Science In Everyday Life
- 60% Off₹10.00 ₹4.00Get this eBook
About this eBook
warranties with respect to the accuracy or completeness of the contents of this work and specifically disclaim all warranties, including without limitation warranties of fitness for a particular purpose. No warranty may be created or extended by sales or promotional materials. The advice and strategies contained herein may not be suitable for every situation. This work is sold with the understanding that the publisher is not engaged in rendering legal, accounting, or other professional services. If professional assistance is required, the services of a competent professional person should be sought. Neither the publisher nor the author shall be liable for damages arising herefrom. The fact that an organization or Web site is referred to in this work as a citation and or a potential source of further information does not mean that the author or the publisher endorses the information the organization or Web site may provide or recommendations it may make. Further, readers should be aware that Internet Web sites listed in this work may have changed or disappeared between when this work was written and when it is read. TRADEMARKS Cosmos Bookhive, the CBH, Cosmic Ring, Book and the reading Bee logo are trademarks or registered trademarks of Cosmos Bookhive Private Limited India and or its affiliates, in India and other countries, and may not be used without written permission. All other trademarks if appeared or mentioned in the book are the property of their respective owners. Cosmos Bookhive Private Limited, is not associated with any product or vendor mentioned in this book.
Prologue As each year draws to a close, the editors of Time magazine review the year s newsmakers and select one as representative of the year just passing. This selected newsmaker is then featured in a cover story in the year s final issue. A politician, a chief of state, a scientist-perhaps these are the people you d expect to see featured in the special issue. If so, you might have been as surprised as were millions of others a few years ago to find that Time s Man of the Year wasn t person at all. It was a machine the computer. We are living in the computer age. Most of our day-to-day jobs are being influenced by the use of computers. In some areas such as Science and Technology improvements cannot be achieved without the use of computers. Hence, it has become necessary for each and every one of us to have a basic knowledge about computers. Many people are aware that a computer is a machine that can perform arithmetic operations. But they fail to understand that it is also a machine that can choose, copy, move, compare, and perform other non-arithmetic operations on the many alphabetic, numeric, and other symbols that we use to represent things. The four characteristics of computers which make them very useful tools are their speed, storage capacity, consistency and accuracy. Aided by computers modern science and technology have changed our lives in many dramatic ways. Airplanes, automobiles, communications satellites, computers, plastics, television, robots, drones and what are not only a few of the scientific and technological inventions that have transformed human life. Research by nuclear physicists has led to the development of nuclear energy as a source of power. Agricultural scientists have developed better varieties of plants and highly effective fertilizers. The development of antibiotics and other new drugs has helped to control many infectious diseases. Studies in anatomy and physiology have led to amazing new surgical operations and to the invention of lifesaving machines that can do the work of such organs as the lungs, kidneys, and heart. So what are areas where science is important The first is in everyday human life.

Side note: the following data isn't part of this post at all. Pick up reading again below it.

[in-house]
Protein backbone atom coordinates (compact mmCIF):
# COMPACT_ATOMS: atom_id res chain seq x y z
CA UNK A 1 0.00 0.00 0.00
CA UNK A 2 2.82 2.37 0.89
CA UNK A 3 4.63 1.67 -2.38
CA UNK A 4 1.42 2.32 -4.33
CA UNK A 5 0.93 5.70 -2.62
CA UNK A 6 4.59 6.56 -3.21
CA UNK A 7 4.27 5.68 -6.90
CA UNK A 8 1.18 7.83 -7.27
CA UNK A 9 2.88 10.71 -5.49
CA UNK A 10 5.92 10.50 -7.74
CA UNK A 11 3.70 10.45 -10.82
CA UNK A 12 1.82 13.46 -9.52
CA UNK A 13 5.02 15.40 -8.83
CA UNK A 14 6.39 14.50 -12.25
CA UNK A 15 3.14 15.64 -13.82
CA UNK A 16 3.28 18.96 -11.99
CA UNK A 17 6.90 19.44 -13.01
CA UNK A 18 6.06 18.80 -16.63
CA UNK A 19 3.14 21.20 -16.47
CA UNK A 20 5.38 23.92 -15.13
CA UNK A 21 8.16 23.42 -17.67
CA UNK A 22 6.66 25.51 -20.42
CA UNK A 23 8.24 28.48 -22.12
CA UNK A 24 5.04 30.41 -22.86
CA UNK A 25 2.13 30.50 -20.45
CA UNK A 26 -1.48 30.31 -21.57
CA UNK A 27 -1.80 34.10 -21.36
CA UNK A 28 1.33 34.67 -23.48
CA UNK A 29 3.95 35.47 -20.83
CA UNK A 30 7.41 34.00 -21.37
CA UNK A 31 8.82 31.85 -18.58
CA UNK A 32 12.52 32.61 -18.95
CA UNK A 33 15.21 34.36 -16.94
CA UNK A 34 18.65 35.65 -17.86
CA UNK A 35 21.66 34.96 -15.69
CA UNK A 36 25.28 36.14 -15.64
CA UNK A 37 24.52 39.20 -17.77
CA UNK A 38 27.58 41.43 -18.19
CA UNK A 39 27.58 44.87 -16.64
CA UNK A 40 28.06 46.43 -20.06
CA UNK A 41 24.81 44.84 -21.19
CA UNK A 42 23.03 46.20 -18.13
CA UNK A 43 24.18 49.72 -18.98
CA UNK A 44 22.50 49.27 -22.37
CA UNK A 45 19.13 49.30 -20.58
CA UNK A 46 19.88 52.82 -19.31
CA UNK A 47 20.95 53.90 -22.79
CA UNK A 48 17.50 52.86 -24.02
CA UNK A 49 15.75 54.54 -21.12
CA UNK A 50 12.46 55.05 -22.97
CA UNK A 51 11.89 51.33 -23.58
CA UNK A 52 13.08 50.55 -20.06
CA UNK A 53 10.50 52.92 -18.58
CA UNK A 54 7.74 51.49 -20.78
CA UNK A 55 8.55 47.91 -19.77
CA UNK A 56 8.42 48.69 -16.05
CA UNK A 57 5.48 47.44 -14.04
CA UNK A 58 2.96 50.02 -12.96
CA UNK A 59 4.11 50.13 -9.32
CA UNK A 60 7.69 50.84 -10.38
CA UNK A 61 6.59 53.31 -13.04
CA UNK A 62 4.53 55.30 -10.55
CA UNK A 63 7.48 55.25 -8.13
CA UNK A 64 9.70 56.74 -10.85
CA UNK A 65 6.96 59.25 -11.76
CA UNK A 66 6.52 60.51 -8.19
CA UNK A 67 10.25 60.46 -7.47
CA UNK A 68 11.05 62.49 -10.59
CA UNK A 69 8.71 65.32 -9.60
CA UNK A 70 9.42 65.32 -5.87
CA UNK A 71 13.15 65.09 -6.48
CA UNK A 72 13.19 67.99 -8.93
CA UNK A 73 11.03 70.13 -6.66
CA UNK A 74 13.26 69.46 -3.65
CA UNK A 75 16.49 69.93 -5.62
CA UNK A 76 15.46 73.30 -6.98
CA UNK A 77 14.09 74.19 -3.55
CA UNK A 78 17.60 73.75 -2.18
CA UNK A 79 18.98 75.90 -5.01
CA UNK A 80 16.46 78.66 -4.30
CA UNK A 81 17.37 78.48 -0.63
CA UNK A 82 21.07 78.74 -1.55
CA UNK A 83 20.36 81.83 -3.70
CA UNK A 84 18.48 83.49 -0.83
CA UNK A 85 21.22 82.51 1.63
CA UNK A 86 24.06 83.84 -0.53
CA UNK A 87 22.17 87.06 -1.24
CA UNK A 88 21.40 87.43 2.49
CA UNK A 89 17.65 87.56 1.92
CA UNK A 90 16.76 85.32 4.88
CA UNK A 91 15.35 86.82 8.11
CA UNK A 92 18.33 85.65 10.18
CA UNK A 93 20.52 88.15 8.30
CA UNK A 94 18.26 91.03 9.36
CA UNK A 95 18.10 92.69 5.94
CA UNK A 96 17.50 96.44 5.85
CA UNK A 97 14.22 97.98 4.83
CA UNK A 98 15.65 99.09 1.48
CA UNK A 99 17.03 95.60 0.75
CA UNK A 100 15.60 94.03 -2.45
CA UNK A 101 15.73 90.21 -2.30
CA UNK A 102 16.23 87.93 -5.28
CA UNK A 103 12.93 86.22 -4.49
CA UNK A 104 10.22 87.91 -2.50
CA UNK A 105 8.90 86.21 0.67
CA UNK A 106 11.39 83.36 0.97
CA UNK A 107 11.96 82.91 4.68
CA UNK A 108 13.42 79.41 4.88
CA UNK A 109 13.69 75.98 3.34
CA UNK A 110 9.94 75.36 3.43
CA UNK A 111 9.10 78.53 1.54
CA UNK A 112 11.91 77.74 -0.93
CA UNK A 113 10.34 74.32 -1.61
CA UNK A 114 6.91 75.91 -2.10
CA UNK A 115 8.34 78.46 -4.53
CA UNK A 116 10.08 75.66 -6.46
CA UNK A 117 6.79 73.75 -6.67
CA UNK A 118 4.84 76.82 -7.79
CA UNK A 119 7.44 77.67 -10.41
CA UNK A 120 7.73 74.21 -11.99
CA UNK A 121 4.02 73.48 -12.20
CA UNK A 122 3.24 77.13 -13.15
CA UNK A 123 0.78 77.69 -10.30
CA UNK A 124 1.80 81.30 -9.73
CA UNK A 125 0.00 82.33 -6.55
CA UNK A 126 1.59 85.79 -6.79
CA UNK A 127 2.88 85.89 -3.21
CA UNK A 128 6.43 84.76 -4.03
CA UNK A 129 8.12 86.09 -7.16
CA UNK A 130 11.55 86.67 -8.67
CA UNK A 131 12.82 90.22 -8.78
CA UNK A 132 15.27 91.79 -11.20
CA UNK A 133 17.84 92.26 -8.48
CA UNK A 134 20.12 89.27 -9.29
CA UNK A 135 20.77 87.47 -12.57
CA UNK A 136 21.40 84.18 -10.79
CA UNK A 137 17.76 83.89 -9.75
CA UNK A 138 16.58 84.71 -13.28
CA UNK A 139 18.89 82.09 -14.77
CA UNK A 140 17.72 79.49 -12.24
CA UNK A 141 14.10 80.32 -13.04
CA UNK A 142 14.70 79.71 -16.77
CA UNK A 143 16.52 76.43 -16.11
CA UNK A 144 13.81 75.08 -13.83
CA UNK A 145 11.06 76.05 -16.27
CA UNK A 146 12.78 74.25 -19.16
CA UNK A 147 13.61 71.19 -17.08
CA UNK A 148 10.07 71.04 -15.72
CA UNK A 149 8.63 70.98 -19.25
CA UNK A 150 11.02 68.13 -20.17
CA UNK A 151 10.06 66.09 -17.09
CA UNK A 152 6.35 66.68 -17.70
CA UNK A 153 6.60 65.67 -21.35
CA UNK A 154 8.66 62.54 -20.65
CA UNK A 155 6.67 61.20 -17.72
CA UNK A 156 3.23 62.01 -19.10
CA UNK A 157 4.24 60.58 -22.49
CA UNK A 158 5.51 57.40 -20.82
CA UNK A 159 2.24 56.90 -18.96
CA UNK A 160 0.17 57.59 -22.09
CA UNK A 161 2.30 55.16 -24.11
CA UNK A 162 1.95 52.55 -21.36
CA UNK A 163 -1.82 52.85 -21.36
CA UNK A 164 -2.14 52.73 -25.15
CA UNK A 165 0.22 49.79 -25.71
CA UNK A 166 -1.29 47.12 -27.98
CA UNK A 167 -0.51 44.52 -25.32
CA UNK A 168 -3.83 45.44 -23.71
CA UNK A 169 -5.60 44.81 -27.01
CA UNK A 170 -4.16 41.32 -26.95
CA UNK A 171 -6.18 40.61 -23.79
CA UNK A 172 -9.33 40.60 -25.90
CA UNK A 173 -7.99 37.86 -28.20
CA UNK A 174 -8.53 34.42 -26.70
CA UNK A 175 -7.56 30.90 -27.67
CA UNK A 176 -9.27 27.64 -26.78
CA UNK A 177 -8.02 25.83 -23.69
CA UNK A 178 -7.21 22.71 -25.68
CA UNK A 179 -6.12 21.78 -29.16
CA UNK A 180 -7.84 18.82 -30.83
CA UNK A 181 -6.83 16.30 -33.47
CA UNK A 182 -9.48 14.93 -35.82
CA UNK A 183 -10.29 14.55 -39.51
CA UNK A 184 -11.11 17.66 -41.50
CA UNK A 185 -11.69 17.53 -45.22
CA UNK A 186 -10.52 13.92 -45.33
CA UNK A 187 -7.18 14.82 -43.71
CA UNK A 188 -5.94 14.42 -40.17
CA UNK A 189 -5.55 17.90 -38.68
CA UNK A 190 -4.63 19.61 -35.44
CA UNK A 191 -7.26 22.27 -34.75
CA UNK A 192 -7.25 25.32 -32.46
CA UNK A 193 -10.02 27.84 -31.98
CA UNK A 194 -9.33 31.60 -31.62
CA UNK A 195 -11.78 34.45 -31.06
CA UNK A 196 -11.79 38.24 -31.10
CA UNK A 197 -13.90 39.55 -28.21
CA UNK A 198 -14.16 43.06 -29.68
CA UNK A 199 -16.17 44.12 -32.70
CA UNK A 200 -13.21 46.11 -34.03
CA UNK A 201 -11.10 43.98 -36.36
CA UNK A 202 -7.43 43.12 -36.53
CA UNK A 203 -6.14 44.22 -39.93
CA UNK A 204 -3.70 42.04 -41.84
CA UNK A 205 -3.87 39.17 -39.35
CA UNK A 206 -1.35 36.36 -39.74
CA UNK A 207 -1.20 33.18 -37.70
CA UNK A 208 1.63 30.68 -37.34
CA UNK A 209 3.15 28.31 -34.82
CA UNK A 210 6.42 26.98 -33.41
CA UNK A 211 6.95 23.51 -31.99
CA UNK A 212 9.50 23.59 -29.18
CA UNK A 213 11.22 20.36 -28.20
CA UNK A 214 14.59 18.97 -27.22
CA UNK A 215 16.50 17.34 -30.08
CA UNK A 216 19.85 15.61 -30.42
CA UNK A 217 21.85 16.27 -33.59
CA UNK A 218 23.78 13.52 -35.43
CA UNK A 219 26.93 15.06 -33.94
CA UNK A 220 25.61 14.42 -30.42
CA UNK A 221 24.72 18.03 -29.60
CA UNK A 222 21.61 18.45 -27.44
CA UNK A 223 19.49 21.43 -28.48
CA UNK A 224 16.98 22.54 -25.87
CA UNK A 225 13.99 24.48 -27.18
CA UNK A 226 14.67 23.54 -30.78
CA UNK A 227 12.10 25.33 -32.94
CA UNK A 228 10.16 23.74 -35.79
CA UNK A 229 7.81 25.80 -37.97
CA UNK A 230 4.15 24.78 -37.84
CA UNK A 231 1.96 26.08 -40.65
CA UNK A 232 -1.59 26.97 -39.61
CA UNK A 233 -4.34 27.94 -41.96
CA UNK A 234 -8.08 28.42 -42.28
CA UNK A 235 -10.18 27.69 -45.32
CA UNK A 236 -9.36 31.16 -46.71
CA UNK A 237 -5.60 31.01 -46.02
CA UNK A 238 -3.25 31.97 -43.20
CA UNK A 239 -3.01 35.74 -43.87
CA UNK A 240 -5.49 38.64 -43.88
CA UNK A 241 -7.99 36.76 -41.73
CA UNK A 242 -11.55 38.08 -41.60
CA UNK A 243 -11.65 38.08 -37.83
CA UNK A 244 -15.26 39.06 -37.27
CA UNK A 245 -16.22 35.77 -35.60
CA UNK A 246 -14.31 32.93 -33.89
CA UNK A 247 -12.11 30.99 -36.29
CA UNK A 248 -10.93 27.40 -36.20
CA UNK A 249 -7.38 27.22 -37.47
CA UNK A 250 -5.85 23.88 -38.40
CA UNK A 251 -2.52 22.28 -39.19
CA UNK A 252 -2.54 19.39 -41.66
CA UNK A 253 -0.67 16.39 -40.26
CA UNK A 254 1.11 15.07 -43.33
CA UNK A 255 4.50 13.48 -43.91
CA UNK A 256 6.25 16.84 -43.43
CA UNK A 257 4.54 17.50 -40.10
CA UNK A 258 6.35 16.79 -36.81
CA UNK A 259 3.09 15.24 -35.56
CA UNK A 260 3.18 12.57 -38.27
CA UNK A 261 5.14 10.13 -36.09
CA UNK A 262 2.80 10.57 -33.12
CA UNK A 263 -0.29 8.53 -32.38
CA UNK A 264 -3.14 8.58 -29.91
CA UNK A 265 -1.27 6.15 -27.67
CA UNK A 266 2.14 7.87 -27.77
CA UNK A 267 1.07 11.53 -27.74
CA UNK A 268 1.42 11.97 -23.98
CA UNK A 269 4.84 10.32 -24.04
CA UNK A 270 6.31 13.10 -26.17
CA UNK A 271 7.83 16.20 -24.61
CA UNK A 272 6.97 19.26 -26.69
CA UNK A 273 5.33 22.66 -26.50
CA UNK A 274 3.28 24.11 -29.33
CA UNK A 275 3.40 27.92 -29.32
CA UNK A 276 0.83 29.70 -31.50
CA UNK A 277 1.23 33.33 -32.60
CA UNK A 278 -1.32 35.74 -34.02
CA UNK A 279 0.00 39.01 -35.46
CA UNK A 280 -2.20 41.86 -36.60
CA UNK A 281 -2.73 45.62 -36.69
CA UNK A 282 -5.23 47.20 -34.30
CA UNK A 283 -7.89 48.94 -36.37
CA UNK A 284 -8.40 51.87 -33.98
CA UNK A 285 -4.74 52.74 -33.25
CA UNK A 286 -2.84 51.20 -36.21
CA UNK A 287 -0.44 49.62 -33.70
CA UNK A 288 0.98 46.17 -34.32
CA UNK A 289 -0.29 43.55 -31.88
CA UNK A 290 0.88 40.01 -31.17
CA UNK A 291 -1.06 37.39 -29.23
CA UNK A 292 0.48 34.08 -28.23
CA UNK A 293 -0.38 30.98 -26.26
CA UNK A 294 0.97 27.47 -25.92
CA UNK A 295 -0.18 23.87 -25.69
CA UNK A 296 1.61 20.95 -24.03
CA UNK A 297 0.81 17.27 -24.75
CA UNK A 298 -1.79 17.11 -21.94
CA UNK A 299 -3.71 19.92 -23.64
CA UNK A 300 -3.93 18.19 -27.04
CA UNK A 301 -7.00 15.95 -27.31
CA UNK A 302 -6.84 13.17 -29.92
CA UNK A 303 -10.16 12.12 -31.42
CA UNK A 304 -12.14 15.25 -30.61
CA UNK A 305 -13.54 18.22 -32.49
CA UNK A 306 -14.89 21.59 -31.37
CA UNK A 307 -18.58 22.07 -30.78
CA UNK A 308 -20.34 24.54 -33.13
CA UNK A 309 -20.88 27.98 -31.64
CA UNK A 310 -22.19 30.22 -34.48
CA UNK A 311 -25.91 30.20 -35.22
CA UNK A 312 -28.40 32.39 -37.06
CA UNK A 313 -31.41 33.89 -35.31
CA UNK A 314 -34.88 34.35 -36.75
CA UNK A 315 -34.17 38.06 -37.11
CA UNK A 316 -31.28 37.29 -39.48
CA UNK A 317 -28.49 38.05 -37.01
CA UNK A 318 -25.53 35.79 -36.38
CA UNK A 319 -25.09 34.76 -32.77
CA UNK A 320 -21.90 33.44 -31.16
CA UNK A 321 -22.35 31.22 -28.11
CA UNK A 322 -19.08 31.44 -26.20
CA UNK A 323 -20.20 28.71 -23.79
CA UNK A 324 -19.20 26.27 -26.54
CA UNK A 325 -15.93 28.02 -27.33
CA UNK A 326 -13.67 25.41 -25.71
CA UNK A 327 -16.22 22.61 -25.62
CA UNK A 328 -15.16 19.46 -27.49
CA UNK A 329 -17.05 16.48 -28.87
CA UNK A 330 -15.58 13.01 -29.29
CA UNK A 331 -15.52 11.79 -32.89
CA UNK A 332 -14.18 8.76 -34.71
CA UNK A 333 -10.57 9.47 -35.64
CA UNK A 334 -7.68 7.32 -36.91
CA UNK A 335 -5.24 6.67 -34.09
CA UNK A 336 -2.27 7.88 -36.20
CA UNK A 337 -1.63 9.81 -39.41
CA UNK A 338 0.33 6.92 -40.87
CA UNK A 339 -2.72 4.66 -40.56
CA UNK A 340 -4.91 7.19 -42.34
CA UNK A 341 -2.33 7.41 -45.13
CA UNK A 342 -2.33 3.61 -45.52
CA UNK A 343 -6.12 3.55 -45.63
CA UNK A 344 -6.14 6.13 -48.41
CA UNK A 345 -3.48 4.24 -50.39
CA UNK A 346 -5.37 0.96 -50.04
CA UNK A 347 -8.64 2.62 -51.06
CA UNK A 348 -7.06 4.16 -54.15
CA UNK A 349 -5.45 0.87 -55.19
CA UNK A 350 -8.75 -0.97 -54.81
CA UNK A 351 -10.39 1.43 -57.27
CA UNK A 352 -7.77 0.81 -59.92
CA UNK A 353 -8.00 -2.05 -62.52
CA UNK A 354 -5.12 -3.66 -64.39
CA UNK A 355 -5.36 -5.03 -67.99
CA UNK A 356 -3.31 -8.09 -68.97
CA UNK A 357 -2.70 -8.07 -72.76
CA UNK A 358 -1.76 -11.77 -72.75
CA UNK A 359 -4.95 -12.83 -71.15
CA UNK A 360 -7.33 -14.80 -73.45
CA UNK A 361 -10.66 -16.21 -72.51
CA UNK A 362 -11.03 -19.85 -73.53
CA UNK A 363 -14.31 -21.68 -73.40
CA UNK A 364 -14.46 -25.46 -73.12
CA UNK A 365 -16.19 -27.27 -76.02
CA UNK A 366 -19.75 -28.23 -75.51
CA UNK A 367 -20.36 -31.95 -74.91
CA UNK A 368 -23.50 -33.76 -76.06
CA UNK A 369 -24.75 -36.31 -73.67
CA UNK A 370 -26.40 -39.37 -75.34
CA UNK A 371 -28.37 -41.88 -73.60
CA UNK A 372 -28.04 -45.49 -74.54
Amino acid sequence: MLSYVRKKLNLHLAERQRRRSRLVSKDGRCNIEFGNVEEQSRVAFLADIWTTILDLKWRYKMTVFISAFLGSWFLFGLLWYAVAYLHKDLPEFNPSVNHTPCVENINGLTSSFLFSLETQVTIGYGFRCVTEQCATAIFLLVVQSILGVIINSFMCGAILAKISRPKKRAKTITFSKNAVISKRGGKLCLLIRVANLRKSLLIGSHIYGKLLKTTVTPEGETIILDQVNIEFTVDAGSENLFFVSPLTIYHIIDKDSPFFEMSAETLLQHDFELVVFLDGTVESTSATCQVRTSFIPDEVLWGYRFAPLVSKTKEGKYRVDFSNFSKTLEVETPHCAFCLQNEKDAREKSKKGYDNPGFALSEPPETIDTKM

Why is the Sea Blue On a sea voyage in 1921, C.V Raman became fascinated by the sea s stunning blue colour. In the 1870s the English physicist Rayleigh had reasoned that the colour of the sea was just the reflection of the blue sky. However, dissatisfied with this explanation, Raman decided to investigate on his own. The scattering of sunlight by air molecules explains the blue colour of the sky. Through experiments, Raman proved that a similar phenomenon of light scattering by water molecules explains why the sea is blue. When white light from the sun is incident on tiny particles, blue light gets scattered the most and red light the least. This makes both the sea and the sky appear blue. Raman questioned an existing explanation and extended the concept of light